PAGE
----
JOURNALISTS, BATTERED AND GROGGY, FIND A RENEWED SENSE OF MISSION
White House misconduct. Sensational leaks. Battling broadsheets.
The swirling story around President Trump’s dealings with Russia is being compared in journalism circles to past blockbusters like Watergate and the Monica Lewinsky scandal — with a 21st-century twist.
News organizations like The Washington Post, The New York Times and CNN are jousting for scoops, but instead of sending clerks to grab the early editions from newsstands, editors watch the news unfold on Twitter in real time. Anonymous sources are driving bombshell stories, but leaks are springing from encrypted iPhone messaging apps rather than from meetings in underground parking garages.
The news cycle begins at sunrise, as groggy reporters hear the ping of a presidential tweet, and ends sometime in the overnight hours, as newspaper editors tear up front pages scrambled by the latest revelation from Washington. In consequence and velocity, the political developments of the past four weeks — has it been only four weeks? — are jogging memories of momentous journalistic times.
“There is this sense of urgency and energy that I feel now that reminds me of being 29 and in a very different situation: in the middle of a revolutionary situation in Russia,” said David Remnick, the editor of The New Yorker, who was a correspondent for The Washington Post in Moscow during the collapse of the Soviet Union. “I’m not saying it’s a revolution now. But there is this uncertainty about what is happening minute to minute, day to day.
“There is this sense that every day is going to bring something startling, if not calamitous,” he added.
For journalists anxious about the state of their profession, there is a renewed sense of mission. Newspapers are seeing a sharp rise in subscriptions. Television news, once dismissed as a dinosaur in the internet age, is thriving. Rachel Maddow’s audience on MSNBC is up 79 percent from a year ago, with her show pulling more than two million viewers a night for the past two weeks. On Tuesday, Tucker Carlson of Fox News had more viewers than network shows like “New Girl” and “Marvel’s Agents of S.H.I.E.L.D.”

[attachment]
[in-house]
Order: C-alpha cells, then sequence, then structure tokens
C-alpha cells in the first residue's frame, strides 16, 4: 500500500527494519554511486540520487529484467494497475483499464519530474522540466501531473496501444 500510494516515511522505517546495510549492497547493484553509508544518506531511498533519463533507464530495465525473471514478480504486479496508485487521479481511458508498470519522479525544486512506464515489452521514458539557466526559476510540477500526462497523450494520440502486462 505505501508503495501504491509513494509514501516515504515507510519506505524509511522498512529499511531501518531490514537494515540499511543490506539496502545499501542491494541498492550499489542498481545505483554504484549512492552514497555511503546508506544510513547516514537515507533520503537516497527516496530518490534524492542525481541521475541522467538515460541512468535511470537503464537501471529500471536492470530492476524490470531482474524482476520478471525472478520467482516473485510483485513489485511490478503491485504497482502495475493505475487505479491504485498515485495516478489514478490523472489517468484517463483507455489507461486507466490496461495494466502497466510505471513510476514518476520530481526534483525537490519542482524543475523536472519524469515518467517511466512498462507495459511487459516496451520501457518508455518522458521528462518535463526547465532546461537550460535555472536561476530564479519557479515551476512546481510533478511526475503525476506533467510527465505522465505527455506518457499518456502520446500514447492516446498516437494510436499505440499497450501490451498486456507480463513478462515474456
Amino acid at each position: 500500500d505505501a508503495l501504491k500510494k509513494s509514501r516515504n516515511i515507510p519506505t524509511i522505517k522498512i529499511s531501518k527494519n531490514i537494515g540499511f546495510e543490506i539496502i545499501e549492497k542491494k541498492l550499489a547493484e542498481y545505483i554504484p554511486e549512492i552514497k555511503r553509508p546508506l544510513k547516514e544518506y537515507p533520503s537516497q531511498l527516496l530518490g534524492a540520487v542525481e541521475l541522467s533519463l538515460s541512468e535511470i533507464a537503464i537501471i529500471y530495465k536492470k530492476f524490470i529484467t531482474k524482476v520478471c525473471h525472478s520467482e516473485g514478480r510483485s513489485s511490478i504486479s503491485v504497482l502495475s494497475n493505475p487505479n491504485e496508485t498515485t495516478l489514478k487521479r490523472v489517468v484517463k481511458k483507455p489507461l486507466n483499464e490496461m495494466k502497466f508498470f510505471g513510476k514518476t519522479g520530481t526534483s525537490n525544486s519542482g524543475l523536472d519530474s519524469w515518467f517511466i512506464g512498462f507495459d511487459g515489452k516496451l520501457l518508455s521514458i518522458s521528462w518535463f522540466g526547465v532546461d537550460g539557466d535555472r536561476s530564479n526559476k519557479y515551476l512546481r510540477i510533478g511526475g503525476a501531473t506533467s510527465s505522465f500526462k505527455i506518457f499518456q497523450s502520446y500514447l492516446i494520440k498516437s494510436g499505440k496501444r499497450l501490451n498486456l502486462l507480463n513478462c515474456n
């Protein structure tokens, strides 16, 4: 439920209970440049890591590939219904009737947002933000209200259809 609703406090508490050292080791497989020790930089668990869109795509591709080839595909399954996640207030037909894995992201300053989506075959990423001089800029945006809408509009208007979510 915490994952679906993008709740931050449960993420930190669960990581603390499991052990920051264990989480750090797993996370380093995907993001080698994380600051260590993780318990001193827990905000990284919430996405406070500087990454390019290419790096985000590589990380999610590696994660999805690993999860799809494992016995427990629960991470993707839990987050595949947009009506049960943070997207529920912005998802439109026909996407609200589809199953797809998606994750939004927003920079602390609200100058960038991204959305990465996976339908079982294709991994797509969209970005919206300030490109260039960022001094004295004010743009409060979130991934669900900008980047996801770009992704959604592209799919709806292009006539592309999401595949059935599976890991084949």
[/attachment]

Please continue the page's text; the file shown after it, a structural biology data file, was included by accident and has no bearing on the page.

If the routine is energizing, it is also relentless. On Wednesday afternoon, the Atlantic staff writer Rosie Gray tweeted, “only 9 hours or so till the next massive newsbreak that will prevent us from having lives again.” Hallie Jackson, White House correspondent for NBC News, replied jokingly a minute later — “wuts a life” — to which Ms. Gray replied: “I remember vaguely there was a time when i had one.” By evening, Ms. Gray’s original message had been “liked” more than 850 times.
“The breathless pace of events reminds me of O. J. and Monica days,” said Jeffrey Toobin, who covered the O. J. Simpson murder trial and the scandal involving Ms. Lewinsky for The New Yorker. “The way both journalists and consumers feel kind of overwhelmed by the pace of developments. This feeling of, ‘Well, can’t it just stop for a while?’”
Even people paid to satirize politics find themselves agog. On the Los Angeles set of “Veep,” the HBO parody series with Julia Louis-Dreyfus, writers and cast members rush to learn the latest news between takes. “Everyone’s on their phone,” said Frank Rich, the liberal columnist, who is an executive producer of the series.
The accelerated metabolism is nonpartisan. Many right-leaning news sites are covering every twist of the White House developments and resisting the notion that the administration is embroiled in a major scandal.
“Dear left: When everything is an outrage, nothing is an outrage,” Katie Pavlich, an editor at Townhall, wrote on Twitter on Wednesday, adding of recent developments, “It isn’t Watergate.”
On “Fox & Friends” on Wednesday morning, Fox News hosts took aim at the leakers behind recent scoops. “They’re doing damage to all of us; these are national secrets,” said the anchor Ainsley Earhardt. Her co-host, Steve Doocy, said: “The president, the White House, Congress needs to do something about it.”
Apropos for a president enraptured by reality television, the White House drama has begun to resemble a kind of O. J. Simpson trial for politics, gripping the nation and minting a menagerie of unlikely celebrities.
The Simpson circus had Lance Ito, Robert Shapiro and Kato Kaelin. The Trump administration has Sean Spicer, the press secretary, whose afternoon news briefings now beat “General Hospital” in the Nielsen ratings. For the past two weekends, Mr. Spicer has been featured on “Saturday Night Live” in the form of a Melissa McCarthy impression that is already generating Emmy chatter.
Kellyanne Conway, the White House counselor, was an obscure Republican pollster before her logic-twisting defenses of Mr. Trump on television turned her into a household name. On Wednesday, the MSNBC host Mika Brzezinski said she would no longer interview Ms. Conway on her program, saying, “I don’t believe in fake news or information that is not true.”
What sets the Russia story apart from a typical media frenzy, journalists say, are the underpinnings of the allegations: Russian espionage and election meddling speak to grave questions of democracy and foreign policy. The image of a chaotic White House inner circle evokes troubled administrations in the past. “You have what seems to be a story of Watergate proportions,” Mr. Rich said, “married to this red hot Wild West of the new mediasphere.”
With the news industry in an all-out sprint since Inauguration Day, some journalists wonder if the pace will ever slow. Reporters who put down their smartphones for only a few hours can be dizzied by what they have missed. Mr. Remnick, of The New Yorker, said, “Exhaustion is not an option.”
“If you are already exhausted after three and a half weeks, you better buck up,” he said. “This is going to go on, and it’s going to go on in all kinds of directions.”